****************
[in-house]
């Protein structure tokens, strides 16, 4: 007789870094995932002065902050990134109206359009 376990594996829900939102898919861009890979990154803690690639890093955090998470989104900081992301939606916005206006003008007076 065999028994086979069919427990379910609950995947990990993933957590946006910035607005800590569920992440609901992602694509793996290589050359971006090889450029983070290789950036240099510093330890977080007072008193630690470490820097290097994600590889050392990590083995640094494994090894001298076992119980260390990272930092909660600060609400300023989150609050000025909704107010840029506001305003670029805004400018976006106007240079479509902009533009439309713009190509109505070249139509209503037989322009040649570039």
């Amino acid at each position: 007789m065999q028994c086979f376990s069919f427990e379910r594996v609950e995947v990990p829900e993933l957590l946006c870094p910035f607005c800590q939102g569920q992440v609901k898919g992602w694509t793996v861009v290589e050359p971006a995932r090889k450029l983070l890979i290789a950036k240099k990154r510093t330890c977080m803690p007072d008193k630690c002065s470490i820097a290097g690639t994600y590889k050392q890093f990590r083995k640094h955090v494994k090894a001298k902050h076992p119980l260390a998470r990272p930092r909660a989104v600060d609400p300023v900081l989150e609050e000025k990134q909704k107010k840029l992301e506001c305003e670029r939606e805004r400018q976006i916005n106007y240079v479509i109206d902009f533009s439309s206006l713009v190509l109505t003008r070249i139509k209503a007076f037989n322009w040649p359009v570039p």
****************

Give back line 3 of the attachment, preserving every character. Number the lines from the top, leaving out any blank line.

């Amino acid at each position: 007789m065999q028994c086979f376990s069919f427990e379910r594996v609950e995947v990990p829900e993933l957590l946006c870094p910035f607005c800590q939102g569920q992440v609901k898919g992602w694509t793996v861009v290589e050359p971006a995932r090889k450029l983070l890979i290789a950036k240099k990154r510093t330890c977080m803690p007072d008193k630690c002065s470490i820097a290097g690639t994600y590889k050392q890093f990590r083995k640094h955090v494994k090894a001298k902050h076992p119980l260390a998470r990272p930092r909660a989104v600060d609400p300023v900081l989150e609050e000025k990134q909704k107010k840029l992301e506001c305003e670029r939606e805004r400018q976006i916005n106007y240079v479509i109206d902009f533009s439309s206006l713009v190509l109505t003008r070249i139509k209503a007076f037989n322009w040649p359009v570039p």